Enrollment and Facilities
When classes began in September 2009, the campus welcomed 2,374 full time equivalent (FTE) students, or a headcount of 2,801. By comparison, when classes began in Fall 2008, UW Bothell had an FTE of 1,899 and a headcount of 2,288. Says Chancellor Kenyon S. Chan, "These numbers are a great reflection of our institution and its benefits to our region. Students know that when they attend UW Bothell they will not only receive the knowledge, skills and professional preparation needed to be successful in the market, but they will do so on a campus that encourages and supports student-faculty interaction, collaboration and research."
The first UW Bothell Student Housing Community of 42 students opened in Fall 2009 with students residing in the nearby Campus View apartment complex. Among the residents are three community advisors and seven international students. Substantial expansion of the housing community is anticipated for 2010-11 and subsequent years.
Also in Fall 2009, UW Bothell opened its Eastside Leadership Center in Bellevue. The Center currently houses the new Leadership MBA Program and will offer a BA in Business Administration in Fall 2010.
In the works - $5M for the design of a third campus building to house the institution’s growing science, technology, engineering and mathematics (STEM) offerings.
The Master of Business Administration Program has been nationally ranked by Business Week as #3 in the Pacific Northwest and #51 in the nation. Says Sandeep Krishnamurthy, Professor and Director of the Business Program, "This ranking is a validation of our efforts to bring excellent programs to the region."
Kanta Kochhar-Lindgren, Associate Professor in the Interdisciplinary Arts & Sciences Program, recently served as the American Cultural Envoy to Karachi, Pakistan on a trip sponsored by the U.S. State Department with the U.S. Consulate-Karachi, in partnership with Faisal Malik, Artistic Director of Thespianz Theater.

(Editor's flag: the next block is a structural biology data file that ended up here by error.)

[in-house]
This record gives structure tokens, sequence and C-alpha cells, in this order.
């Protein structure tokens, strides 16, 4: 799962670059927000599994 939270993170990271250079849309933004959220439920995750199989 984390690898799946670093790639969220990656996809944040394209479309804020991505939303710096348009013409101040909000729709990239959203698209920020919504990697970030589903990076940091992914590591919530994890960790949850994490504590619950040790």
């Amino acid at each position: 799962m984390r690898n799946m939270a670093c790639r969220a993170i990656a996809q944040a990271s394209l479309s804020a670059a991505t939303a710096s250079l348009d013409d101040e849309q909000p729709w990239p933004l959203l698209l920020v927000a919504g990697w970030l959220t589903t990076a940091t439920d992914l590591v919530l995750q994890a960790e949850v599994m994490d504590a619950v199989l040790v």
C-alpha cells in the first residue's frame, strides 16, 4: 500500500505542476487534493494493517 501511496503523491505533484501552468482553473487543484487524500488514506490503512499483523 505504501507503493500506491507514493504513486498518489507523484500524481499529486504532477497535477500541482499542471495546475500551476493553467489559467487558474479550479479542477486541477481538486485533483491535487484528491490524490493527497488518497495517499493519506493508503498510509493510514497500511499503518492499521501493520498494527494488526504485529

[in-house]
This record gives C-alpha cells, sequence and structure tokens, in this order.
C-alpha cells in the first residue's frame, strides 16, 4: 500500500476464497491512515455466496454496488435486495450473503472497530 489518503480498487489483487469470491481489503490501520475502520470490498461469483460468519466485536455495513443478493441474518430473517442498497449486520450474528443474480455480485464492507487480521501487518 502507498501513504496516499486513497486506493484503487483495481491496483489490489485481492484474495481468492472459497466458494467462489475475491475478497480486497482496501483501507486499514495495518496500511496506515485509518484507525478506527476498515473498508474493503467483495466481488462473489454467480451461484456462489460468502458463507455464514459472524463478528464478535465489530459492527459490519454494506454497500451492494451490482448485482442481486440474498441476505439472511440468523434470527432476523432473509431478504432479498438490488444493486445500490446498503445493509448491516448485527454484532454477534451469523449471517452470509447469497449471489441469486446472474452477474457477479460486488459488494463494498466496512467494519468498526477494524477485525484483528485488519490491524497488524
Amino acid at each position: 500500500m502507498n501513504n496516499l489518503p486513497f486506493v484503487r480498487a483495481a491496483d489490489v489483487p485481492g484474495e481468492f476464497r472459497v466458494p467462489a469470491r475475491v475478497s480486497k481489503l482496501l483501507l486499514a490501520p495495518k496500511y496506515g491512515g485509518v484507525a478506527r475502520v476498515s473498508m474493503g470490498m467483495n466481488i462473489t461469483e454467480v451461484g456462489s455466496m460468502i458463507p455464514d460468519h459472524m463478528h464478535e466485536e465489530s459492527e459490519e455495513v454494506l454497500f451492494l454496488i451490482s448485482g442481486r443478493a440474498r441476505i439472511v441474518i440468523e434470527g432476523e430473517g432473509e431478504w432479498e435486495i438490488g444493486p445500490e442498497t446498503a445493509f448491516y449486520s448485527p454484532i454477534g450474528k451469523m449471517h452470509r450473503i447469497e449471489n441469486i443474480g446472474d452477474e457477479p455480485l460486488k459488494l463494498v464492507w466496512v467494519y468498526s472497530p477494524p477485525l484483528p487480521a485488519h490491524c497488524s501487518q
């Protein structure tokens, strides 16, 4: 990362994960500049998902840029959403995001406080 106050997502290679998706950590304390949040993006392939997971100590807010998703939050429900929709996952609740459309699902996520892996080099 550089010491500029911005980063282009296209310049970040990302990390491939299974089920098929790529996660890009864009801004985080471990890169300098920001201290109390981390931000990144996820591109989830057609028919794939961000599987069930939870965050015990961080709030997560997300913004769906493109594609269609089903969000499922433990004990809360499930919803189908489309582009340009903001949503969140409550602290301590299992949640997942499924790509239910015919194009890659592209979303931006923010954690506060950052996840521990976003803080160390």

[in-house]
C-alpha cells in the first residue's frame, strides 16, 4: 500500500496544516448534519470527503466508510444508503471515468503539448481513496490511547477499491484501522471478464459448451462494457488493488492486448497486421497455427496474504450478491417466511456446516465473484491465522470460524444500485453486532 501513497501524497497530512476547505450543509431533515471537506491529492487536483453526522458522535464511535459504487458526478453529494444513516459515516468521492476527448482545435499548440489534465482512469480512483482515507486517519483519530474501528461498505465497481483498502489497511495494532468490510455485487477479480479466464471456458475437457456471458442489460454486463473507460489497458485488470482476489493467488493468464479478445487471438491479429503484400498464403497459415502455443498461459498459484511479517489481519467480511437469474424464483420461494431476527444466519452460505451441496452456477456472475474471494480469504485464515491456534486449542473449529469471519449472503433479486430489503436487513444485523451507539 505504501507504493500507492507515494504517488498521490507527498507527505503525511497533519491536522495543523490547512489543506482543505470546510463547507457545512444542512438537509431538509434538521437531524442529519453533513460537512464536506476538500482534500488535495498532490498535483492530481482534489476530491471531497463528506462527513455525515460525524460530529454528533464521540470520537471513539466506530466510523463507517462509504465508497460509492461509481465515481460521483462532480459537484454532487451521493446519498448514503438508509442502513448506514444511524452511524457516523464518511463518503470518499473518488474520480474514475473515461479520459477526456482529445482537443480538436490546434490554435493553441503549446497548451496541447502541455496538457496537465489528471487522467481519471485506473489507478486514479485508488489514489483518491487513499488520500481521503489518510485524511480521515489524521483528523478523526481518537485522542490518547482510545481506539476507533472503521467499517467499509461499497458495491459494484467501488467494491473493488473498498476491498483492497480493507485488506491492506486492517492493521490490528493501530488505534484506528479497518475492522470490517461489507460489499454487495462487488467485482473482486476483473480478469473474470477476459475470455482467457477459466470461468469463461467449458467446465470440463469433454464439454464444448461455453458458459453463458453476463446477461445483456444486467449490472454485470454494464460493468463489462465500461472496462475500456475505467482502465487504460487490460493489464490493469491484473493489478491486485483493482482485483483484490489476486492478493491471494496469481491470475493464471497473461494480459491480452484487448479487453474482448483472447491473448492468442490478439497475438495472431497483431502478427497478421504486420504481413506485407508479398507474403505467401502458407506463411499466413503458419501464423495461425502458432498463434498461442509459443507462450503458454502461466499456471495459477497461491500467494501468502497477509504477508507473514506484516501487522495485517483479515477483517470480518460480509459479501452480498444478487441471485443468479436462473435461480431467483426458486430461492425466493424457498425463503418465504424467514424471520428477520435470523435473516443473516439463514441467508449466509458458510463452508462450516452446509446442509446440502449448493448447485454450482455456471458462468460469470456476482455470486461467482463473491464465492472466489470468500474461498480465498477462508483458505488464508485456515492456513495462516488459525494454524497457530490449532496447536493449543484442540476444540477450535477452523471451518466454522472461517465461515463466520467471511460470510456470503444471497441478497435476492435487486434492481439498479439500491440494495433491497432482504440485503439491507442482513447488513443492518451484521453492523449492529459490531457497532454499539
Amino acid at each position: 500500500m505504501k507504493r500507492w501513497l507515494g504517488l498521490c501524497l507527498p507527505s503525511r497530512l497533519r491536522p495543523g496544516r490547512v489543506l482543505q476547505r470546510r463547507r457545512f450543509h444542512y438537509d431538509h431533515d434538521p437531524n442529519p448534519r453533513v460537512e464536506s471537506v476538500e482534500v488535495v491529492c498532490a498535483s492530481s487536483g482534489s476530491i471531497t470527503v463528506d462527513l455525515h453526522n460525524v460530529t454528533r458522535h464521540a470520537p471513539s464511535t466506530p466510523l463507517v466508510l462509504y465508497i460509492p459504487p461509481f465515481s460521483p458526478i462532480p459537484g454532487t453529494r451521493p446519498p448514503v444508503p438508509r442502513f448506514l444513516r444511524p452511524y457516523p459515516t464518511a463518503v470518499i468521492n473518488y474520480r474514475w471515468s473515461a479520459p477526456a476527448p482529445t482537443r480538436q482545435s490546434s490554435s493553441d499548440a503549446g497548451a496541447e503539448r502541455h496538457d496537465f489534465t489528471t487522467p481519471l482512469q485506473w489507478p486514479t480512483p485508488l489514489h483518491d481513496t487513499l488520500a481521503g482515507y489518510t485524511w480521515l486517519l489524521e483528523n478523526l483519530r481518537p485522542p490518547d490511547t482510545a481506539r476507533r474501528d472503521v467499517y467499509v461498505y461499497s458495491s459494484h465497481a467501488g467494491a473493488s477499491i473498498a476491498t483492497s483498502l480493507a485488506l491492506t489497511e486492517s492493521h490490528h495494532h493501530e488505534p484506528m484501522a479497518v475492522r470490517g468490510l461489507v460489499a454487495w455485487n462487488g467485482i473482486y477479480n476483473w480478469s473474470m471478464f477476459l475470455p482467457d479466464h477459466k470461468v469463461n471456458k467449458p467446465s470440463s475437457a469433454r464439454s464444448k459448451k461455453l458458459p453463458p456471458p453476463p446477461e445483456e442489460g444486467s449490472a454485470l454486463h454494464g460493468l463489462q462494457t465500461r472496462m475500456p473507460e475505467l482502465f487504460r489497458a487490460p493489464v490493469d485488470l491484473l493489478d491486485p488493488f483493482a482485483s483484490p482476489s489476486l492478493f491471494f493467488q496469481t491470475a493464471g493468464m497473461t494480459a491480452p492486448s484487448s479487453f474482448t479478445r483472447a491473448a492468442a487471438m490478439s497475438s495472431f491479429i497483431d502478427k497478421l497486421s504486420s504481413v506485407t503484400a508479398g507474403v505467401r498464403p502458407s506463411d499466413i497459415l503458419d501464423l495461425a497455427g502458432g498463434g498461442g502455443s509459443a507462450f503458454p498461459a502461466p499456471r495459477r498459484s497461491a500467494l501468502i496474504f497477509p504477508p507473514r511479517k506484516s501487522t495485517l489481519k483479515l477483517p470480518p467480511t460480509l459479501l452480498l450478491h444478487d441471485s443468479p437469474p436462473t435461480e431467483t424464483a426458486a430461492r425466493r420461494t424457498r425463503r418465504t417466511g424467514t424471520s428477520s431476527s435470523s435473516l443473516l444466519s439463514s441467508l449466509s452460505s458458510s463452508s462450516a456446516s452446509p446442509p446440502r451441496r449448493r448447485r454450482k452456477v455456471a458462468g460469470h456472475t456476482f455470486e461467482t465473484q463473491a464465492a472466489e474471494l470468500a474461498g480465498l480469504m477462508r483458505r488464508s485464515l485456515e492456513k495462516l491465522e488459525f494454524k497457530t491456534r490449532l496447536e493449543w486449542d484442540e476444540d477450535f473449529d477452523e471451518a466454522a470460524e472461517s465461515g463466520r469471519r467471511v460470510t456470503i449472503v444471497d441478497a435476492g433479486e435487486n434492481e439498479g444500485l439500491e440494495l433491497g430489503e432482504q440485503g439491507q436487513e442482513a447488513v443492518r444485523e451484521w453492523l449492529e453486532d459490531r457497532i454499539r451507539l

In this role, she spent 11 days in Karachi promoting the importance of the arts for diverse communities and as a tool for addressing important social issues. Her central project in partnership with Faisal Malik included the writing and staging of 'Water Calligraphy,' a play (with singing, acting and dancing) on water issues. Says Kochhar-Lindgren, "It was a real pleasure and honor to be chosen as the first American Cultural Envoy in 30 years to Karachi, Pakistan. I was touched by the many people I met and found Karachi to be a dynamic city. It was a pleasure to work with the local Pakistani performers and artists and to see the performing arts come to life in 'Water Calligraphy.'"
Warren Buck, Professor and Chancellor Emeritus, participated in the Around the Americas sailing expedition in Winter 2010, traveling between North and South America to "build awareness throughout the Americas of increasing threats to our fragile ocean environment and to mobilize North and South Americas to take action to improve the health of our oceans."
UW Bothell hosted Her Excellency Meera Shankar, the Indian Ambassador to the United States, for a dinner in her honor in Fall 2009. Over 150 Eastside business leaders and dignitaries, including members of the Indian Association of Western Washington, and representatives from the U.S. Department of Commerce, Washington State Department of Commerce, Snohomish County EDC and the Trade Development Alliance were in attendance at the event (co-sponsored by the City of Bellevue) to welcome the Ambassador and to celebrate the eve of Diwali.
Her Excellency spoke to the sold-out crowd on the importance of higher education in an increasingly globalized world.
Mary Abrums, Assistant Professor in the Nursing Program, released her new book Moving the Rock: Poverty and Faith in a Black Storefront Church in November 2009. The book "portrays several generations of African American women whose families migrated from the South to the Pacific Northwest in the 1940s and 1950s." Says Abrums, "their stories help us explore how to make a difference in the world to create social justice."
Julie Shayne, Lecturer in the Center for University Studies & Programs and the Interdisciplinary Arts & Sciences Program, released They Used to Call Us Witches: Chilean Exiles, Culture, and Feminism, in December 2009. In it, Dr. Shayne provides a readable account, from the perspective of Chilean women in Vancouver, British Columbia, of how organized Chileans worked to oust the dictatorship of General Pinochet.